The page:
- How do metaphors limit our thinking about what is possible in medicine and the medical humanities?
- What happens when metaphors go bad? (Example: foreign bodies as illegal immigrants)
- What gaps/opportunities in current medical humanities scholarship aremost pressing?
- What do we do with anti-intellectual responses to this field?
- What happens when a logic is extended and generally applied, and in what ways can we disrupt such moves when necessary?
- What happens when life science researchers don’t pay attention to the economy?
- How much is it necessary to understand a thing in order to make use of it? (related concepts: distributed knowledge, efficiency, trust)
- What are the connotative differences between knowing, understanding, experiencing? (see Foucault, Latour)
- In our pursuit of more efficient accounts that include knowledge, understanding, and experience, what methods are useful? For example, what might a collaborative history look like?
- How can we engage metaphors to make as well as describe the world? How can we overcome the tendency of metaphors to close problems?
- What does it mean to labor?
- What is clinical labor? Must corporeality be exploited as part of clinical labor? Is it clinical labor if it is done at home?
- What does it mean to be labeled a victim, and in what contexts might we challenge claims to (distributed/complex) bodily agency?
- What are the ethical implications of applications for reproduction? (Context: California Cryo accepts only about 1% of those who apply to be sperm donors. Height—being at least 5’9’’—and sexual orientation—being straight—are among the limiting criteria.)
- Who do reproductive institutions serve, and who is allowed to participate?
- How do contractual modes of clinical labor differ? Why do we perceive some as acceptable and others not?
- What does the juxtaposition of female (surrogacy) and male (sperm donation) clinical labor do to the way we think about labor? Are this analogous?
- What sort of term might account for the agency of the subaltern?
- What happens when the borders blur between altruism and commerce?
- Who gets left out of framing discussions of biotechnologies?
- What makes the sustained transformation of the body during pregnancy different (elevated above) than other sorts of sustained bodily transformation? (say, a factory worker whose body is wrecked by her job)
- Does DNA, if extracted, constitute labor?
- How is labor complicated when placed in relationship with care/affection/nurturing?
- What are the relationships between the terms “medicine” and “global health”?
- Isn’t there always danger in representing bodies that are (geographically, linguistically, etc.) unable to speak back?
- What would it mean for ability studies if we took a stance neutral to the toxic?
- How are toxic substances anthropomorphized and what effects does this have?
- How does a reading of toxic zones change our understanding of what toxicity is?
- What does the knee-jerk repulsion that represents an interhuman politics of rejection signal about our understandings of toxicity?
- In what ways have environmental justice movements been complicit in ableism?
- What can activism do when we think in counterintuitive ways?
- How can we disentangle notions of damage from the hegemony of health discourse?
- Should we be careful of giving too much credence to a metaphor?
- How are cases of “improper intimacy” stigmatized? By what processes? How do rhetorics of risk affect this situation?
- What of the relationships between toxicity, disease, and immunity? Does a politics of exposure come into play here?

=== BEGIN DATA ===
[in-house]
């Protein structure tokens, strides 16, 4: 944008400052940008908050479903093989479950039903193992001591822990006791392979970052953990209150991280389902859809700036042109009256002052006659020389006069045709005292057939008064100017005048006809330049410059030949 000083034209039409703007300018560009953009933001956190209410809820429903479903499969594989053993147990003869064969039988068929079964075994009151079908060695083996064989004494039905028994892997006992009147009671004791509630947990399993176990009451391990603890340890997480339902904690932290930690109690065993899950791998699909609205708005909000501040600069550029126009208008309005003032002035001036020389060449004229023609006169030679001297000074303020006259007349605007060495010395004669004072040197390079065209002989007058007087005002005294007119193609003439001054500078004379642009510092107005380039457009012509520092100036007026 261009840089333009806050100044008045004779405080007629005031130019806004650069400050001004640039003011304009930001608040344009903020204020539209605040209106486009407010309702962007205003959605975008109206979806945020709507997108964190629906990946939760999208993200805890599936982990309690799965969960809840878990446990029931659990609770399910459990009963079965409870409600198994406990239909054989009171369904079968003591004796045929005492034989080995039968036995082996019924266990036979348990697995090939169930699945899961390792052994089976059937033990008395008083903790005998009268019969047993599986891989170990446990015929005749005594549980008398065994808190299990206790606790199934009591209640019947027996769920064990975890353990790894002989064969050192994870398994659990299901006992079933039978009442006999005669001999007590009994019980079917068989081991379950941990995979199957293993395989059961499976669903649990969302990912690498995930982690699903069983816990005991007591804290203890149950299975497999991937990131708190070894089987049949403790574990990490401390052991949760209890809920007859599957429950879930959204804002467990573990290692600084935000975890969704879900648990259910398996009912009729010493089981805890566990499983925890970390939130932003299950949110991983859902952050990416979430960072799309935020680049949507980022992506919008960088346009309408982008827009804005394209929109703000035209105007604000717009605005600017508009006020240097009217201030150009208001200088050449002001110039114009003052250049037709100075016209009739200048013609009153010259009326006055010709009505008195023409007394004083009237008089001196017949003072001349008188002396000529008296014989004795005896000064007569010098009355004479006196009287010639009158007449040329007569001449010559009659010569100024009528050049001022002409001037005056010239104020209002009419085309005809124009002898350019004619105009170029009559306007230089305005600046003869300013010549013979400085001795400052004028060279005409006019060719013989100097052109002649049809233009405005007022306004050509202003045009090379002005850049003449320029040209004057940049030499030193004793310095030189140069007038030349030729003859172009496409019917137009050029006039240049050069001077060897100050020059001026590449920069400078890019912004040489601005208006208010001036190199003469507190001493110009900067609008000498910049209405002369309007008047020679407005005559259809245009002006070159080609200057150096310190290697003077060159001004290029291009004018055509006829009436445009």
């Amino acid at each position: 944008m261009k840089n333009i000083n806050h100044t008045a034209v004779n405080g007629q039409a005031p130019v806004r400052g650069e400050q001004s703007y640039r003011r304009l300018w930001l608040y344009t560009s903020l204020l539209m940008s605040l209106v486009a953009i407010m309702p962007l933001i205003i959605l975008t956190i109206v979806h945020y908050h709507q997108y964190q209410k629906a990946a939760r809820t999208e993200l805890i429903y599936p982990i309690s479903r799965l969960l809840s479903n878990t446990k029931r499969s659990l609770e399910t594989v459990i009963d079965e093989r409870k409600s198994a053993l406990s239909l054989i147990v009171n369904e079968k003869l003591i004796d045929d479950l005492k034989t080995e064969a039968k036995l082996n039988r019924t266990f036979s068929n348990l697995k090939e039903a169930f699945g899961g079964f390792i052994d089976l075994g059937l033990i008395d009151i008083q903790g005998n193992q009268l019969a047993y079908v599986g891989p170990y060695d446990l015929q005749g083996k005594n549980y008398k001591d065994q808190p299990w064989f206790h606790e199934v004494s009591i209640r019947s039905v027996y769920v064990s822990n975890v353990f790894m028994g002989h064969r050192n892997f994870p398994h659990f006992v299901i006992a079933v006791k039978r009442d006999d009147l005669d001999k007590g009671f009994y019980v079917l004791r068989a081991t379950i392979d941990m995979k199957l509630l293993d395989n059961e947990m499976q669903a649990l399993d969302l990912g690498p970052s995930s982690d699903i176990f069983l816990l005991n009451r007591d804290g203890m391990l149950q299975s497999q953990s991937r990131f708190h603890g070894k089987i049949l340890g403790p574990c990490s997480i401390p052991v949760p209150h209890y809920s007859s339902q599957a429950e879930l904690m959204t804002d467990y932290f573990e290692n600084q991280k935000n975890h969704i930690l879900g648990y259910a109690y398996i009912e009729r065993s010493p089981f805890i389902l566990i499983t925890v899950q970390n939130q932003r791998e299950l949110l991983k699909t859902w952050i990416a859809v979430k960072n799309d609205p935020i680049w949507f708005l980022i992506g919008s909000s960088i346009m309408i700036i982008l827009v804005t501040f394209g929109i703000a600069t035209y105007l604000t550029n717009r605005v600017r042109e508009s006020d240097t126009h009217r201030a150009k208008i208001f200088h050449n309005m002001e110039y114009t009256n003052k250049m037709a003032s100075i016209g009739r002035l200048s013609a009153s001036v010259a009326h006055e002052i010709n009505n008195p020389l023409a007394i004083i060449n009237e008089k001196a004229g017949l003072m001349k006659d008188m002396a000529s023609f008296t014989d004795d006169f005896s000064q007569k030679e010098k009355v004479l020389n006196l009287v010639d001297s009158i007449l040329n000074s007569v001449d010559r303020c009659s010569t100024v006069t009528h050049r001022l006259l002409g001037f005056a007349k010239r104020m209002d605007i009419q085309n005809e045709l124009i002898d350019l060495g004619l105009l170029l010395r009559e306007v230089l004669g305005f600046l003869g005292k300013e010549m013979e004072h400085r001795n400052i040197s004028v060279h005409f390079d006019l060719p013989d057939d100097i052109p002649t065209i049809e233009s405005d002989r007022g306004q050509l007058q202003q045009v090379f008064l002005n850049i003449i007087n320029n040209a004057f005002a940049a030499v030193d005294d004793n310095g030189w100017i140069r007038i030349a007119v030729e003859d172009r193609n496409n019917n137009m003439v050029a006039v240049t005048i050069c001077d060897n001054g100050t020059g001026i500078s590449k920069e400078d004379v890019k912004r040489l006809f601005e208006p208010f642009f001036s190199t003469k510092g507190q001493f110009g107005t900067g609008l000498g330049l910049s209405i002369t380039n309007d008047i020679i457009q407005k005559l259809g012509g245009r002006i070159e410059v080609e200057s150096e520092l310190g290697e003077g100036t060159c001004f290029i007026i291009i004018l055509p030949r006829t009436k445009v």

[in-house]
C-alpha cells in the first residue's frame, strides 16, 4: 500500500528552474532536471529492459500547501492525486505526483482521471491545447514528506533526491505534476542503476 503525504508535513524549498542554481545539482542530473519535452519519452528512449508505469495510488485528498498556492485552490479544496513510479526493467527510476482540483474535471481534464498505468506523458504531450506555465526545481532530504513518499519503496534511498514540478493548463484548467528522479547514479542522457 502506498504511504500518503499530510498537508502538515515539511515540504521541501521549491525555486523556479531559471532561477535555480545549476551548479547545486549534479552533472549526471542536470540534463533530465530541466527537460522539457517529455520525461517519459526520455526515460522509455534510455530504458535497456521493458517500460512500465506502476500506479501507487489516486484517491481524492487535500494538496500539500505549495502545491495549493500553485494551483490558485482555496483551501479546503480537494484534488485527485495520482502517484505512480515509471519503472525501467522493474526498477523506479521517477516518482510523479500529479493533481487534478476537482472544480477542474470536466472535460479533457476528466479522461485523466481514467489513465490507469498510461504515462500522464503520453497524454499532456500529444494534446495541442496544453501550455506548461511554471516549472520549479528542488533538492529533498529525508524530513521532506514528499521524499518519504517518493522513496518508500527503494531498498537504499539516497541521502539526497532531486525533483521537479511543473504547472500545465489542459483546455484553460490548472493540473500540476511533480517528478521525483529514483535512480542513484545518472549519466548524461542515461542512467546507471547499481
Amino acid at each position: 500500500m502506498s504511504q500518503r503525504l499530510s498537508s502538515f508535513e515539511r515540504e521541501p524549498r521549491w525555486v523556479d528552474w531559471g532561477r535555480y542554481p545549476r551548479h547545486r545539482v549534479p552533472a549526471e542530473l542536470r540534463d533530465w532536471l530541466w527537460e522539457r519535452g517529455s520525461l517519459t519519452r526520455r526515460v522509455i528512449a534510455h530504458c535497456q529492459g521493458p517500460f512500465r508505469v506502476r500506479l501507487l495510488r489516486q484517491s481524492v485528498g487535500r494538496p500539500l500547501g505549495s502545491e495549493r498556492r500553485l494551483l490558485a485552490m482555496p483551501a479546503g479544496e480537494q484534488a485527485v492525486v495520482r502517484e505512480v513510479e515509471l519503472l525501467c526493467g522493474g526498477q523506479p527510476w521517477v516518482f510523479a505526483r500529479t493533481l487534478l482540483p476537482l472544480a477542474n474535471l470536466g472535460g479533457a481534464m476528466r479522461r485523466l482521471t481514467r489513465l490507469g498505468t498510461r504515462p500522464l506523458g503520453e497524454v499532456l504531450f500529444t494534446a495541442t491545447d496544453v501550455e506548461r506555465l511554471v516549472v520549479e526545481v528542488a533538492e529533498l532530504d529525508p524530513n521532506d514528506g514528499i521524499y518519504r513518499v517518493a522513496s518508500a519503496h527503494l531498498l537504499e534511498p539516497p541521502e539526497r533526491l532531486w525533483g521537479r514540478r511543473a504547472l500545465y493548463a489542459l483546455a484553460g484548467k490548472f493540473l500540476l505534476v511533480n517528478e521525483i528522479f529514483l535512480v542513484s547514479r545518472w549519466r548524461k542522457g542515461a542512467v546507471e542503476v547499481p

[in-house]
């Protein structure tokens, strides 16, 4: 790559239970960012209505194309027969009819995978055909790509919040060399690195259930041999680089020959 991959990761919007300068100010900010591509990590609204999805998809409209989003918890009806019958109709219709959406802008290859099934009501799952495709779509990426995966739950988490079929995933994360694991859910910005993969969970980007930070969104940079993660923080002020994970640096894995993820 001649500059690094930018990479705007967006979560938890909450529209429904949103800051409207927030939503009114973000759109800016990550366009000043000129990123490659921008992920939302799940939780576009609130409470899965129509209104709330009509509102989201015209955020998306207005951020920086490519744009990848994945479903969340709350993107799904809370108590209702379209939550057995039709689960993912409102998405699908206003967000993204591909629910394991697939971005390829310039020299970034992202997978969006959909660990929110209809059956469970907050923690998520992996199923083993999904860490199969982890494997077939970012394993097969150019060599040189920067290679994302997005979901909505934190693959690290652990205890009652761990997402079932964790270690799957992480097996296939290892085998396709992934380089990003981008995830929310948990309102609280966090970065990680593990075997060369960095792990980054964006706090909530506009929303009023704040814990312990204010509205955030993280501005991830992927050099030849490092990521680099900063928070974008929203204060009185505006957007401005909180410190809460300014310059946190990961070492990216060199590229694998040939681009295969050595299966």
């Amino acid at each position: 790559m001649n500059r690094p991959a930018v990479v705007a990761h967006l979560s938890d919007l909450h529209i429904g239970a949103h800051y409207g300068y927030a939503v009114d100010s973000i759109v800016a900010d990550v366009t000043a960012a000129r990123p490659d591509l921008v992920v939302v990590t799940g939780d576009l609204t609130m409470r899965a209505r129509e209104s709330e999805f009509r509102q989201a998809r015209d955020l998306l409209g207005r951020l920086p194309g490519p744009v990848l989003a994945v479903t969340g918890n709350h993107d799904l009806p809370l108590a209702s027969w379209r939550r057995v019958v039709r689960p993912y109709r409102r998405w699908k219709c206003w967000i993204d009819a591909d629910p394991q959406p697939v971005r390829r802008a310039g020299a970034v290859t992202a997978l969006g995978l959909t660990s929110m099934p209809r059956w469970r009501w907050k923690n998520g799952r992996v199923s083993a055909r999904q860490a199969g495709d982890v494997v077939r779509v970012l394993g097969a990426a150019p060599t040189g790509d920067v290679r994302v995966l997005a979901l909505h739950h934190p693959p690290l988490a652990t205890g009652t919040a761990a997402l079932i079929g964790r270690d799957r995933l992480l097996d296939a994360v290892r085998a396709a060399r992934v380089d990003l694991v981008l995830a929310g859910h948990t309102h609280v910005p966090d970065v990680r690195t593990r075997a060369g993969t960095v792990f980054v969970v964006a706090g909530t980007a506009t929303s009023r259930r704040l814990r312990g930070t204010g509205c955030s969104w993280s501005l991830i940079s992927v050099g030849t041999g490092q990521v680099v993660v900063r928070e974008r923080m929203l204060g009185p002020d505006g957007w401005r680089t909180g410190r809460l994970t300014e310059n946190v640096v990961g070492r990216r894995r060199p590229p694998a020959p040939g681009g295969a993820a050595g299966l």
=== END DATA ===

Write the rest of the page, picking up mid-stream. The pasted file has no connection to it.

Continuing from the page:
- How do we determine thresholds for toxicity? (How many ppm, or what symptoms = toxic?)
- Where does experience fit in the divide between knowing and believing?
- What are the planes on which we can reconceptualize/reminage life?
- How do ethical and economic intermingle productively?
- What is technoscience? Does technology drive science? In what ways?
- In what ways is risk conflated with probability?
- What does it mean that some new imaging practices focus more on the ephemereal?
- Can/does neuroscience deny free will and yet accept plasticity?
- In what ways is the power of biomedicine lessened in mental health contexts, and what does this mean?
- What does it mean to be engaged in the non-material interest? How to engage an audience?
- How do sociology and medicine conversate?
- What is the difference between disciplining and facilitating in contexts where power relations are highly assymetrical?
- Why is anxiety about taking risks necessarily a bad thing?
- How do we respond to an apparent reduction in political activism?
- How can we most productively participate in the shift from clinical experience to social justice?
- What does a critical, collective practice look like?
Additionally, here is a reading/resources list I’m developing based on the symposium. (Forgive my MLA; I wanted to keep full names here.)
- Aristarkhova, I. Hospitality of the Matrix: Philosophy, Biomedicine, and Culture. New York: Columbia UP, 2012. Print.
- Bateson, Gregory. Steps to an Ecology of Mind: Collected Essays in Anthropology, Psychiatry, Evolution, and Epistemology. St Albans, Australia: Paladin, 1973. Print.
- “Centre for Medical Humanities Blog.” Centre for Medical Humanities Blog. N.p., n.d. Web. 08 Nov. 2013. <http://medicalhumanities.wordpress.com/>.
- Chen, Mel Y. Animacies: Biopolitics, Racial Mattering, and Queer Affect. Durham, NC: Duke UP, 2012. Print.
- Cohen, Ed. A Body worth Defending: Immunity, Biopolitics, and the Apotheosis of the Modern Body. Durham, N.C: Duke UP, 2010. Print.
- Cooper, Melinda. Life as Surplus: Biotechnology and Capitalism in the Neoliberal Era. Seattle: University of Washington, 2008. Print.
- “Cost of Living: The Politics, Economics and Sociology of Health and Health Care.” Cost Of Living. N.p., n.d. Web. 08 Nov. 2013. <http://www.cost-ofliving.net/>.
- Dumit, Joseph. Drugs for Life: How Pharmaceutical Companies Define Our Health. Durham, NC: Duke UP, 2012. Print.
- Martin, Emily. Flexible Bodies: Trading Immunity in American Culture, from the Days of Polio to the Age of AIDS. Boston, MA: Beacon, 1995. Print.
- Parry, Bronwyn. Trading the Genome: Investigating the Commodification of Bio-information. New York: Columbia UP, 2004. Print.
- Silverstein, Arthur M. Paul Ehrlich’s Receptor Immunology: The Magnificent Obsession. San Diego: Academic, 2002. Print.
- Stengers, Isabelle. The Invention of Modern Science. Minneapolis: University of Minnesota, 2000. Print.
- Stengers, Isabelle. Cosmopolitics I: I. The Science Wars : II. The Invention of Mechanics : III. Thermodynamics. Minneapolis, MN: University of Minnesota, 2010. Print.
- Weitz, Rose. The Sociology of Health, Illness, and Health Care: A Critical Approach. Belmont, CA: Wadsworth/Thomson Learning, 2013. Print.